April 5, 2012
The sovereign debt crisis of the European Union is not going away anytime soon. The new Italian government has already had a crisis of confidence and a threatened general strike that has pushed the yield on Italian government bonds higher and led the new premier to ponder resignation.
Europe’s financial affairs administrator, Olli Rehn (left), the European Commissioner for Economic and Financial Affairs, has recently warned that Portugal may need a bailout within a year. Rehn has tried to deflect calls from the President of the German Bundebank for an “exit strategy.” In Greece, which is in even worse shape that the other “PIIGS,” a man shot himself outside the Greek Parliament on account of his debts which seemed insurmountable. His suicide note likened the current Greek government to the collaborationist government under the Nazis.
Enda Kenny, the Prime Minister of Ireland, has very publicly stated that his government will not default on its debts, saying at his party’s conference: “Ireland will not default. But we are determined to ease this burden on our people. That’s why we are negotiating with our Troika partners [the EU, International Monetary Fund, and European Central Bank] to find a cheaper way of financing the cost of bank recapitalization.”
So it ought to come as no surprise to learn that Spain is still in trouble. On April 3 the Spanish stock market dropped a chilling 2.6 percent in a single day. One consequence of this collapse is that the European stock market also dropped, declining 2.1 percent to close at its lowest price in a month. Koen De Leus, a financial strategist at KBC Securities, said:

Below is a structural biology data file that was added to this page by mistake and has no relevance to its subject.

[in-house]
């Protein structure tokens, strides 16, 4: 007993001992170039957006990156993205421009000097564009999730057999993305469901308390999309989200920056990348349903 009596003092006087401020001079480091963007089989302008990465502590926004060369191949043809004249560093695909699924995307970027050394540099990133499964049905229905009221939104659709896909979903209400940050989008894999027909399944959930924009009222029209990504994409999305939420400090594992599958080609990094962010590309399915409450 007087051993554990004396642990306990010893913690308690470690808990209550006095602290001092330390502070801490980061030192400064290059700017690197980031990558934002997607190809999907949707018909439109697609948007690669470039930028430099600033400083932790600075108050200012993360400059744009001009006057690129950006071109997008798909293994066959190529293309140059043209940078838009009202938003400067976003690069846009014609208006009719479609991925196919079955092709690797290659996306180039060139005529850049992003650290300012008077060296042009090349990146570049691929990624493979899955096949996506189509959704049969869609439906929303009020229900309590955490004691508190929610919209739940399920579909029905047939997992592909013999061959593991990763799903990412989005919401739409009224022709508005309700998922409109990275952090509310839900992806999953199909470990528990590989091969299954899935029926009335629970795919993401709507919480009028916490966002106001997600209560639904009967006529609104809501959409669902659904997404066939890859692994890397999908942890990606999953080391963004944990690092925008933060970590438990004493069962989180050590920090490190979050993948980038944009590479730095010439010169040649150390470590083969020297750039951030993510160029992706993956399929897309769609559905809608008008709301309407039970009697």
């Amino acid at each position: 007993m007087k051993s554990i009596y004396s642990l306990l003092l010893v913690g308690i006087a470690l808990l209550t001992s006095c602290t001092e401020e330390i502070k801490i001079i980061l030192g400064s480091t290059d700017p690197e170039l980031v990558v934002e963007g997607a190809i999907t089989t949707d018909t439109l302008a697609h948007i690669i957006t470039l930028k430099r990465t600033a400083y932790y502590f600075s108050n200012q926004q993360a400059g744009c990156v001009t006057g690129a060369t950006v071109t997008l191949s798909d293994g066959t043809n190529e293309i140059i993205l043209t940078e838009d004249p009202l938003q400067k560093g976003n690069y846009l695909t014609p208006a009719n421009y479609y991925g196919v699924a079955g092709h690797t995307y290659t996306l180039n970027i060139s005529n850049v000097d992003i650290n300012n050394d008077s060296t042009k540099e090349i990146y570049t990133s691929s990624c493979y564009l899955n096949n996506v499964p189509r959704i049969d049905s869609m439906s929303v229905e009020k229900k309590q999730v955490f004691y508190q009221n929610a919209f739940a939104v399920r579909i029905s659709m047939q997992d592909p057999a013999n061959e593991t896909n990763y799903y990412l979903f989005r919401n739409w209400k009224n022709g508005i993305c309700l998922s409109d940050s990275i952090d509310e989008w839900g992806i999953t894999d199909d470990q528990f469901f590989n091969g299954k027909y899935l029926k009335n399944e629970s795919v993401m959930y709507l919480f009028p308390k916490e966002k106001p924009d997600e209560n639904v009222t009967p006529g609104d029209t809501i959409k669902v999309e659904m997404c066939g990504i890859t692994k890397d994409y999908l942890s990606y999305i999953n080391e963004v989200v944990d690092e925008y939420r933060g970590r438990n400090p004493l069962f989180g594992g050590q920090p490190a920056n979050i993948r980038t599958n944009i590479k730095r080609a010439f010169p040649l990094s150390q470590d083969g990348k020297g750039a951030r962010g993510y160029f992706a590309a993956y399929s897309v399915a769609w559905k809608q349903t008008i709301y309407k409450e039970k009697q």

We had a strong rise this year already, and now markets are concerned that what is happening in Spain will spread to other countries. Austerity measures have already been taken in Belgium, Holland and Italy, and European economies won’t grow. There will be a recession in Europe and markets will react to that. In this quarter and the second half of the year, it will be much harder for markets to rise strongly.
Spain’s bond auction reflects the nervousness of investors. The nation’s borrowing costs jumped in the first auction since the government announced its budget. Annalisa Piazza, a financial strategist for Newedge, tried to put the best possible face on the sale: “Market dealers seem to look at fundamentals now, with risks of a deep recession undermining the positive effects of the large ECB liquidity injection that led to a massive spread tightening since early this year.” The rising rates which the Spanish government must pay bond investors to buy its sovereign debt, however, will increase the budgetary problems for Spain.
This article was posted: Thursday, April 5, 2012 at 2:09 am